I thought I would like Aesop’s Fables more than I actually did. Mike pointed out (as I was complaining about it) that the fables are really very well assimilated into culture by now. So, they feel formulaic. But they can’t really BE formulaic since they were the first ones on the block!
I learned from reading the Preface (which the Kindle put at the end of the book, oddly) that Aesop didn’t necessarily write all of the fables but probably collected them as they were part of popular culture during his time as well.
We’ve all heard or read a lot of these. The grasshopper that spends the summer sleeping and making fun of the ants and then has nothing to eat during the winter. The tortoise beating the hare at a footrace. But I liked The Boy and the Nettles. The boy grasps the nettles really gingerly and gets hurt. His mother explains that he has to grab the nettles really hard and then they’ll get crushed and not hurt him. (Whatever you do, do with all your might.)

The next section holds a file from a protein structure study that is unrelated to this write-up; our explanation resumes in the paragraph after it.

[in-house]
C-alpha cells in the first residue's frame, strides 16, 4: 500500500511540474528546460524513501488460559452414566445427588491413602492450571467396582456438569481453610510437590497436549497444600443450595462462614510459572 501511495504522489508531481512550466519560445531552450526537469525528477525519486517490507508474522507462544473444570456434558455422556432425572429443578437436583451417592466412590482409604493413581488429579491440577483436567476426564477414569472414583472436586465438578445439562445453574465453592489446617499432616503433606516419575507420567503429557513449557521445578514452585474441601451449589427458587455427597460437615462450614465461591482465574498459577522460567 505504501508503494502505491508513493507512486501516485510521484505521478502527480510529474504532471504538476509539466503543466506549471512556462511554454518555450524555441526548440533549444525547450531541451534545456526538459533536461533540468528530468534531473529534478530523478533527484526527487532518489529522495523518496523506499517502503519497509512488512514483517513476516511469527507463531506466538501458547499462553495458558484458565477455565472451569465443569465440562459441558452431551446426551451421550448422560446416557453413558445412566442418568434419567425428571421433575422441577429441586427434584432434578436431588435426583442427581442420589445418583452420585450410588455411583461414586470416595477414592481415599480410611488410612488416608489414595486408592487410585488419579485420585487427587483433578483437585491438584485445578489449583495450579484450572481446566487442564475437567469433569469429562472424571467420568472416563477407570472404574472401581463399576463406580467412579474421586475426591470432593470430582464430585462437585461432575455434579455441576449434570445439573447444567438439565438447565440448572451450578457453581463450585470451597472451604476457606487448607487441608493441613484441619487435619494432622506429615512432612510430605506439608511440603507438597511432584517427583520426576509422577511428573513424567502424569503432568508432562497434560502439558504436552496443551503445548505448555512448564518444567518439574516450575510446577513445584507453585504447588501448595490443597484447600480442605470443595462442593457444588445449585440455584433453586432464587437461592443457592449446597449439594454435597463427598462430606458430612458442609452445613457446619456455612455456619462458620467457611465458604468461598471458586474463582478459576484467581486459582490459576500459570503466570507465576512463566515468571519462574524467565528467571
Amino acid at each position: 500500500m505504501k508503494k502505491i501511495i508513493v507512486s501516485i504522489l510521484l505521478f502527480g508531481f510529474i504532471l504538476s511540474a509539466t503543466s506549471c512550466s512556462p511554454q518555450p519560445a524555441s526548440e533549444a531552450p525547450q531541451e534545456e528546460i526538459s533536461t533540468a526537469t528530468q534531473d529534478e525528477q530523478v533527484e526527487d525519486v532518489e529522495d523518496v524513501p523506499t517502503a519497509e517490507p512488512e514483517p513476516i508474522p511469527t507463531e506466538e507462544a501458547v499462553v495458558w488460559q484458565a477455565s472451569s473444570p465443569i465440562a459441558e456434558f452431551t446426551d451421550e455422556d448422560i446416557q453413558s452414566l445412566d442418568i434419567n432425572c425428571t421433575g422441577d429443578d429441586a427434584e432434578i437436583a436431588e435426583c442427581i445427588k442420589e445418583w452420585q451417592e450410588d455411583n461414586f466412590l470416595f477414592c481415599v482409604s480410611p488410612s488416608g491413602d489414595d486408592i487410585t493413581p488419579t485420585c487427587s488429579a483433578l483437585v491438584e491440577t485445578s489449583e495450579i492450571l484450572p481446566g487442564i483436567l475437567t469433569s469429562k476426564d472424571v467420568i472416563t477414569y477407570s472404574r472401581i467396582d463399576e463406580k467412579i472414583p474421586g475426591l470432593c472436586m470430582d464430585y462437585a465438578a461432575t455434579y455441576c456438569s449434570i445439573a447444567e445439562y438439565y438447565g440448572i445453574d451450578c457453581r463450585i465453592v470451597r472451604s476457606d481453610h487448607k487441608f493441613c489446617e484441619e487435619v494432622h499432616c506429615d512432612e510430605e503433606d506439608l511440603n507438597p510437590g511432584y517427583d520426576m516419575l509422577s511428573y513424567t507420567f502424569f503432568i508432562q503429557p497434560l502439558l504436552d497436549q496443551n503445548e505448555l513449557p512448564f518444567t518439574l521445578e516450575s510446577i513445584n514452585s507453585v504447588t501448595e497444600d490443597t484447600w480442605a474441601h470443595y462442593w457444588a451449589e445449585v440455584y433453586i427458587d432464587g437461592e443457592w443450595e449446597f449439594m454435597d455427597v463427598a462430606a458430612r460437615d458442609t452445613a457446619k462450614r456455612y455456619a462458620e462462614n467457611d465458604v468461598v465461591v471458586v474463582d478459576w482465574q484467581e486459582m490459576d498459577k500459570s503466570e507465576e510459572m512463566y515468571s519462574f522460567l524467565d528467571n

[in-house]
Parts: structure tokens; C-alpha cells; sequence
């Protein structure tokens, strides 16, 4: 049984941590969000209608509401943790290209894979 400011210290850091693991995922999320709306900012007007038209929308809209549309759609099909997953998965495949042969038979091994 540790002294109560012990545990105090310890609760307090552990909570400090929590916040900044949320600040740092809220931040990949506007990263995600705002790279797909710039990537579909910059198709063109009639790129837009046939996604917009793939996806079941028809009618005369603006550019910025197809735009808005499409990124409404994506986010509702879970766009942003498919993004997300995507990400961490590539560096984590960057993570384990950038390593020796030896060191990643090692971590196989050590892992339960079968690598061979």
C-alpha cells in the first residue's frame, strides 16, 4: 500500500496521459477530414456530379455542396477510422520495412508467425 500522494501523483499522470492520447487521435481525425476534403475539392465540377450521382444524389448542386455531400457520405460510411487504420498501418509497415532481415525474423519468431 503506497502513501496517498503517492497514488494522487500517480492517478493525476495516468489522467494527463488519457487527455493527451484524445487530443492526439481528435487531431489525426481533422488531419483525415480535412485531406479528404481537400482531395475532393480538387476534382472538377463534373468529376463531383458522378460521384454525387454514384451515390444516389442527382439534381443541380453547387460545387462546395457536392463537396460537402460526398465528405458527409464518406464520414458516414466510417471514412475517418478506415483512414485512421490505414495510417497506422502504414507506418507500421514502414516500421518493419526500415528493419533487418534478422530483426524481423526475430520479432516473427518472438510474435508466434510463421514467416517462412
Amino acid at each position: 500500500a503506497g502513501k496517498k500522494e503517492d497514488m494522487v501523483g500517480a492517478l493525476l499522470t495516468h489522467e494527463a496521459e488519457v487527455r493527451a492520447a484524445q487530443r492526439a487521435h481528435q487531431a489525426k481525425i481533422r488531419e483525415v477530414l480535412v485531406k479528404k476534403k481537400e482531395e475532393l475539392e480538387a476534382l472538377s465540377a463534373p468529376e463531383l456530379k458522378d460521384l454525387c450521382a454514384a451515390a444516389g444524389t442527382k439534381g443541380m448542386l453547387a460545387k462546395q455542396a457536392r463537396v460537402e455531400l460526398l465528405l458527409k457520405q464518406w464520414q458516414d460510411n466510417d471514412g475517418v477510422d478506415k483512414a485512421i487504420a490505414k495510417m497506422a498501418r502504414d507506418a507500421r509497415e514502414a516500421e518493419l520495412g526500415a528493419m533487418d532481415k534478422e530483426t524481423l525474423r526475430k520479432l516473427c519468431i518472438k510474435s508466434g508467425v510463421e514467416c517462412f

I’m at a weird stopping place in the book list. I am waiting for the library to open so I can pick up a few more books that are next on the list. I have an ILL request for After the Death of Don Juan by Sylvia Townsend Warner. And, After the Quake by Haruki Murakami will be placed on hold for me. It will probably be a few days before the library opens because we're all still cleaning up from Snowmageddon. And Snoverkill is currently rapidly falling outside my window. In the meantime, I’ll download The Age of Innocence onto the Kindle. It’s free!